Category 3 Katrina generated a U.S.-record storm surge which impacted a wide region from Grand Isle, LA, to Mobile Bay, AL, and killed about 1350 people with more still missing. Sensitivity experiments by WorldWinds using the ADvanced CIRCulation (ADCIRC) storm surge model show a large hurricane produces water elevations 20-40% higher than a small hurricane with the same intensity and with considerably more widespread inundation. The previous U.S.-record surge was Hurricane Camille (1969) which impacted the same region, an intense but smaller Category 5 hurricane. Camille's hurricane-force winds extended 60 miles from the storm center, while Katrina's extended 120 miles. Camille's tropical storm-force winds reached 180 miles outward, while Katrina was 230 miles. It is likely Katrina's wide eye of 37 miles also played a role (Camille's eye was approximately 11 miles wide).
The inland penetration of Katrina's storm surge was truly remarkable. The Mississippi River levee system held and confined most of the surge east of the river except for the landfall region of Buras, LA. Regions west of the Mississippi River experienced little surge, suggesting that the river levee system may have augmented Katrina's surge on the east side. Most of Plaquemines, St. Bernard, and eastern Orleans Parishes were inundated with surge which overflowed levees and destroyed them with scouring action. Buildings outside the levee system became cement slabs. Tide gauges also show the surge traveled up the Mississippi River, with elevation spikes reaching 14 feet at the Bonnet Carre Spillway 10 miles west of New Orleans. Levees along some canals south of Lake Pontchartrain were not overtopped but experienced failures that are still under investigation, causing well-publicized flooding of New Orleans. The surge also penetrated through inoperative flood pumps which, when combined with the inability to remove rainwater, caused moderate flooding in the suburban region west of New Orleans. The eastern end of St. Tammany Parish suffered an extreme surge which came from Lake Borgne as well as up the Pearl and Bonfouca river systems, traveling miles inland in Slidell. St. Tammany's surge was associated with the wind shift as Katrina moved inland, sloshing piled-up water in Lake Pontchartrain northeastward.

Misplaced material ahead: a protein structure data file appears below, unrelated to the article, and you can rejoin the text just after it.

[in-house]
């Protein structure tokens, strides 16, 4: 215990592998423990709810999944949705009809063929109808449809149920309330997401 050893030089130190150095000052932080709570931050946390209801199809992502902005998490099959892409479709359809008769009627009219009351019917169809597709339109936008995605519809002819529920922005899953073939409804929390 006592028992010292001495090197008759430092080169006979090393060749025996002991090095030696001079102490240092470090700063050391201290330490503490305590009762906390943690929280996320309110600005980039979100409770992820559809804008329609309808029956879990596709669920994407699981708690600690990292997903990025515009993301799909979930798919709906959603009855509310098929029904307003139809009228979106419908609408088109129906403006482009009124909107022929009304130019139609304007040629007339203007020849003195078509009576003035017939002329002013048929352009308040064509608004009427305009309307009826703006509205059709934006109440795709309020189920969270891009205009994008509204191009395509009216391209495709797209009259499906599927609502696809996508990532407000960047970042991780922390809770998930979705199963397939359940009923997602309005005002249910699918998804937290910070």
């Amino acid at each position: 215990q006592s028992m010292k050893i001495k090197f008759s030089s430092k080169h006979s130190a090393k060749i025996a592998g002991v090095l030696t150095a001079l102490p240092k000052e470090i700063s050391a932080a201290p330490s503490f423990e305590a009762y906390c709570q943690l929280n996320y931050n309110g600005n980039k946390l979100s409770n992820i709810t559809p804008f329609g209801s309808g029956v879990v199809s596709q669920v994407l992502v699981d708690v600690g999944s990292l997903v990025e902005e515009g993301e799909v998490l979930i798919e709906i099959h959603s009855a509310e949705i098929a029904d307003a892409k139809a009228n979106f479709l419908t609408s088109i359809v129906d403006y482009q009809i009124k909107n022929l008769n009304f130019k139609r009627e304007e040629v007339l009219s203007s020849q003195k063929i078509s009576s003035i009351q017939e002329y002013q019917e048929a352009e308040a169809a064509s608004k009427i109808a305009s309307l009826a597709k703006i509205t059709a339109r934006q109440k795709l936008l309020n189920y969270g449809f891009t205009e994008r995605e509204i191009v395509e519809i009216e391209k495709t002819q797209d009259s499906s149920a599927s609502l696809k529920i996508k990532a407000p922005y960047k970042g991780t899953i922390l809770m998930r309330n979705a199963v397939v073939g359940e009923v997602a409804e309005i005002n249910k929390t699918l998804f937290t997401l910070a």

The entire Mississippi coast experienced the storm surge. The western region from Pearl River to Bay St. Louis suffered the worst, as the surge traveled past Interstate 10. The official peak surge occurred in this region, estimated at 28 feet. However, high water marks indicate even higher elevations, although some may be impacted by wave action (Table 1). Comparisons to Hurricane Camille's surge will be shown at the conference. The surge also traveled far up the Jordan River and Biloxi River, decimating towns such as Kiln, MS. The surge occurred at high tide, adding another foot of water.An ADCIRC simulation of Katrina's surge evolution will be shown at the conference.
Because of the possible role of the Mississippi River levee system trapping the surge, simulations are underway to examine the surge evolution if there was no levee. In addition, Louisiana has experienced extreme wetland erosion in the last 50 years. ADCIRC simulations of Katrina with Louisiana's wetland topography from 1920 and 1970 are in development. These sensitivity experiments will be shown at the conference.
Timing of Wind and Surge
An important insurance issue involves the timing of wind versus surge. All tide gauges failed at the peak of the storm in the severely impacted regions. However, 17 USGS gauges in the impact region functioned during tropical storm-force conditions. All gauges show winds of 50-60 mph with storm surge values of 5-8 feet, typically less than would flood most homes. Examples of these tide gauges will be shown at the conference.
To examine the possible timing of surge in the storm center, time series plots of individual locations were produced from the ADCIRC simulation. They generally show the peak winds preceding the peak surge between 30 minutes and two hours. Eyewitness accounts support this fact, and videos also show the timing of wind and surge. These will be shown at the end of the presentation.
The Impact of the Mississippi River Gulf Outlet and the Hypothesized “Funneling Effect”
The Mississippi River Gulf Outlet (MRGO) is a 70-mile, deep-draft, man-made channel, completed in 1963. 40 miles was dredged through marshland in St. Bernard Parish. Originally 750 feet wide, MRGO has eroded to 2000 feet wide in many places, destroyed more than 36,000 acres of wetlands, and disrupted a brackish environment with high salinity. Its role in hurricane storm surges is also controversial, with speculation MRGO acts as a conduit. Its intersection with the Gulf Intracoastal Waterway has also been hypothesized to provide a “funneling effect” for the storm surge.
These issues were studied with an ADCIRC simulation of Katrina for a “filled-in” MRGO. Little difference was observed, because the surge is a widespread event in which one channel will make little impact. Another simulation used a wider levee system at the intersection, and the surge actually increased, because without restricting the flow, the conveyance increased in this region.